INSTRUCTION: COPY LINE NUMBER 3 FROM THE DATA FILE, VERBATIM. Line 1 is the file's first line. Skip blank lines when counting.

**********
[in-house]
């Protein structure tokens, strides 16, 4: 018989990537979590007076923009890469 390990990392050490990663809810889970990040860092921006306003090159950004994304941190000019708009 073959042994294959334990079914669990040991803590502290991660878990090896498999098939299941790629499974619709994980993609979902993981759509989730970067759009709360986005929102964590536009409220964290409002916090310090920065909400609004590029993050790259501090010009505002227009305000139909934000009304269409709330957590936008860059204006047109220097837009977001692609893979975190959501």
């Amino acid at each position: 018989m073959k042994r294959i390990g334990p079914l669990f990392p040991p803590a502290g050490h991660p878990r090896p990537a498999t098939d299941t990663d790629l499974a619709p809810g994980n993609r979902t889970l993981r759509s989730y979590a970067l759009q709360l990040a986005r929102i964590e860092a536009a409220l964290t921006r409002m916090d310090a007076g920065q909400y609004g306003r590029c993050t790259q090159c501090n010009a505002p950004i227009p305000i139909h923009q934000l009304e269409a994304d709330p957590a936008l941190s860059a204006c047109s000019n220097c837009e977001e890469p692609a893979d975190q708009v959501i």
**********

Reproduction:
């Amino acid at each position: 018989m073959k042994r294959i390990g334990p079914l669990f990392p040991p803590a502290g050490h991660p878990r090896p990537a498999t098939d299941t990663d790629l499974a619709p809810g994980n993609r979902t889970l993981r759509s989730y979590a970067l759009q709360l990040a986005r929102i964590e860092a536009a409220l964290t921006r409002m916090d310090a007076g920065q909400y609004g306003r590029c993050t790259q090159c501090n010009a505002p950004i227009p305000i139909h923009q934000l009304e269409a994304d709330p957590a936008l941190s860059a204006c047109s000019n220097c837009e977001e890469p692609a893979d975190q708009v959501i």